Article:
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Showdown on county charter amendments at Tiger Bay

Commissioner Fred Brummer and Tax Collector Scott Randolph trade barbs; Brummer disappears



Tiger paws

While we don’t typically maneuver our way into the generally conservative Men’s Warehouse backpat known as the Tiger Bay Club when we’re looking for political debate – we prefer GROWLr when things are getting animalistic – we did manage to creep in and make like a fly on the wall for last week’s midday stuffed-chicken lunch on Aug. 7. At issue (because there’s always got to be an issue) were the proposed amendments to the Orange County Charter in the August and November elections, which might not sound like much fun, but give us a minute. You see, crotchety Orange County Commissioner Fred Brummer was there, and apparently he doesn’t even know how to sit down!

But first there was the sort of front-porch endurance test of watching Orange County Public Schools chairman Bill Sublette slow-motion agreeing with everything former Orange County Mayor Rich Crotty had to say about the proposed half-penny sales tax for schools. Crotty, who is apparently into framing debates, kept referring to the referendum as “more of a re-election,” since it is basically a continuance of a tax already levied; also, people don’t like to hear the words “tax” and “public education” too close to each other, because get off my lawn! Sublette, for his part, kept referring to their onstage banter as something akin to the Charlie Rose Show. Everybody clapped over their chicken and salad and drifted off into political daydreams.

“What’s more important to you: a half-penny or our kids’ future?” Crotty concluded.

But then the main event happened! Moderated by a cheeky Greg Warmoth, he of nearly 30 years with WFTV Channel 9-News, an actual debate occurred when mortal foes Orange County Tax Collector Scott Randolph and Brummer took to the stage. As you might know, Brummer’s been trying to basically get rid of Randolph all year – he wanted to abolish the tax collector’s office – but that part of his Total Brummer power grab didn’t pass muster (but, oh, it will be back). So basically what Thursday’s lunchtime food fight mostly centered on were dueling partisan initiatives: one to make the commission (including the mayor) admit their political affiliations and go full-partisan, thus moving the election for county commissioners to November and aligning the county’s election cycle to the presidential election cycle; the other to make all constitutional offices in the county nonpartisan. Quick back story: A “voter” has already filed a lawsuit on behalf of the county because said “voter” thinks that Mayor Teresa Jacobs will be treated unfairly if her term is truncated to make the county elections fall into line with presidential ones. If it happened, she’d have to run again in 2016, rather than in 2018. Jacobs has publicly supported letting the matter go to the public for a vote.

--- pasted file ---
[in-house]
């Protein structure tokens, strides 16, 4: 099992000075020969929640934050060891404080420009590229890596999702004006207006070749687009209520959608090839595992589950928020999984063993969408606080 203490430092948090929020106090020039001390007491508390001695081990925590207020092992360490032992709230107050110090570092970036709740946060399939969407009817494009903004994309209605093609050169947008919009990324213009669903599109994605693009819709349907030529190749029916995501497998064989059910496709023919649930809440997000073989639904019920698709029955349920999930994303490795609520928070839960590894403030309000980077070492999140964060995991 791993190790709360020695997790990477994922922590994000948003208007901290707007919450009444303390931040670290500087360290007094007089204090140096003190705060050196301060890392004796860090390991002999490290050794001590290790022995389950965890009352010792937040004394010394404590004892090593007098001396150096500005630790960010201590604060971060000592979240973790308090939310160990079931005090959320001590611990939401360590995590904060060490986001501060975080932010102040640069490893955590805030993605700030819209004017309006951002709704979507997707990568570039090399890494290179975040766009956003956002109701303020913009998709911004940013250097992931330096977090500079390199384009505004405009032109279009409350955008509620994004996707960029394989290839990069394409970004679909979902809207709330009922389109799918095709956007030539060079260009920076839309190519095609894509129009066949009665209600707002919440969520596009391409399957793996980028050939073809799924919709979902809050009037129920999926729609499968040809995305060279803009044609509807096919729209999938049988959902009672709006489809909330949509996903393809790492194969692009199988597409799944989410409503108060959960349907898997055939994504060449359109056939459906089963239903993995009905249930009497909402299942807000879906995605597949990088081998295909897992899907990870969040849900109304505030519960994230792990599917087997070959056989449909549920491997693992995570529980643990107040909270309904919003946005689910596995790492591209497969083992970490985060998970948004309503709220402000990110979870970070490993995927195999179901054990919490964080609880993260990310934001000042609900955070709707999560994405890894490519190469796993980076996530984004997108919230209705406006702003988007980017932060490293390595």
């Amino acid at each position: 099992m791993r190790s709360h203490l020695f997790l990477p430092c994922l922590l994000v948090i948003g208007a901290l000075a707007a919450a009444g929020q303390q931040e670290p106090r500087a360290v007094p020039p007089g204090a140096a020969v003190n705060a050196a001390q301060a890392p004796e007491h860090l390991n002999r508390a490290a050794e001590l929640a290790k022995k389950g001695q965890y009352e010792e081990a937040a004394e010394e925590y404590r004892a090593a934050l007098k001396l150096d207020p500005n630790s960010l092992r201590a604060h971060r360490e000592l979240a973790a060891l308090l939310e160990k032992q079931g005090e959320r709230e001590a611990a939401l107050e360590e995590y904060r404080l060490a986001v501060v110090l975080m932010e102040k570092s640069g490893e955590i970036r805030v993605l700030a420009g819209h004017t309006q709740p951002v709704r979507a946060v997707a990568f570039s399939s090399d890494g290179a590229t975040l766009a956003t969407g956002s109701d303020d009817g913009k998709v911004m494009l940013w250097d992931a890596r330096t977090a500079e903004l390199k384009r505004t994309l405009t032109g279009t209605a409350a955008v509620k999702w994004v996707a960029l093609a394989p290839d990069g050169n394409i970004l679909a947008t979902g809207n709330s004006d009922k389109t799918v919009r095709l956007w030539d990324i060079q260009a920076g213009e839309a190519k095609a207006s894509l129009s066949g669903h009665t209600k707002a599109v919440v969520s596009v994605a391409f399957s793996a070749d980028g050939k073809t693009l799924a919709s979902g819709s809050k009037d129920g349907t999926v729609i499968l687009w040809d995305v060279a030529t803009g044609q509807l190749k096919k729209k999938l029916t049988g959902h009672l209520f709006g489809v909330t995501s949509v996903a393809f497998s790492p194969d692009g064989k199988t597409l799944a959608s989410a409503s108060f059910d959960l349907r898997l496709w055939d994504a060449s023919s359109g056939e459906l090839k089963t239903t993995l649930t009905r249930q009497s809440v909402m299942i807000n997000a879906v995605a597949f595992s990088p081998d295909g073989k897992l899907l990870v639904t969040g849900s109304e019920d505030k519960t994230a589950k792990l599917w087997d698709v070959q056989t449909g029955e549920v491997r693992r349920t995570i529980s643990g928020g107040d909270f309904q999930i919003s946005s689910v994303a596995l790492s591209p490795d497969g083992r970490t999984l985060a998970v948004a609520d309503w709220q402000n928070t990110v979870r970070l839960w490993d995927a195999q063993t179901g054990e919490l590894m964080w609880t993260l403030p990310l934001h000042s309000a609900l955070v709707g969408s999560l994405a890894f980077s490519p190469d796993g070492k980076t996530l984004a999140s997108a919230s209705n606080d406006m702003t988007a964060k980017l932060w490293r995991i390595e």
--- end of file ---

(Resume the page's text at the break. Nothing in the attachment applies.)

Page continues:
Without splitting too many political hairs – the talk went on for, like, an hour – the gist was that Brummer was trying to argue that, in addition to voters being dumb and in need of education without the assistance of political party affiliation (optics!), somehow nonpartisan local elections welcome more no-party-affiliation voters, even though they occur during partisan primaries. Make sense? Randolph, of course, countered that the confusing primary situation disenfranchises just about everyone who is sick of keeping up with the fickle nature of local politics.

Then, as they do, things got ugly. Brummer elicited audible “oofs” when he made disparaging remarks about deceased former tax collector Earl K. Wood. It was part of his argument for canning Randolph (which isn’t happening) and making the position an appointed one rather than an elected one.

Randolph pointed out that in places where that has happened, corruption has run rampant, to the point of legal inquisitions. Also, how are you trying to enfranchise more voters by erasing an elected office?

Then some woman stood up and screamed something about school supplies at the two of them – non sequiturs are part of these things; we get it – and without so much as a warning, Brummer pulled off his microphone and stomped offstage – never even touching his chair because he’s an intimidating toastmaster – and wandered aimlessly out into the ether of his confused messaging.

“He’s kind of weird like that,” someone in the audience told us. Yeah, we know.


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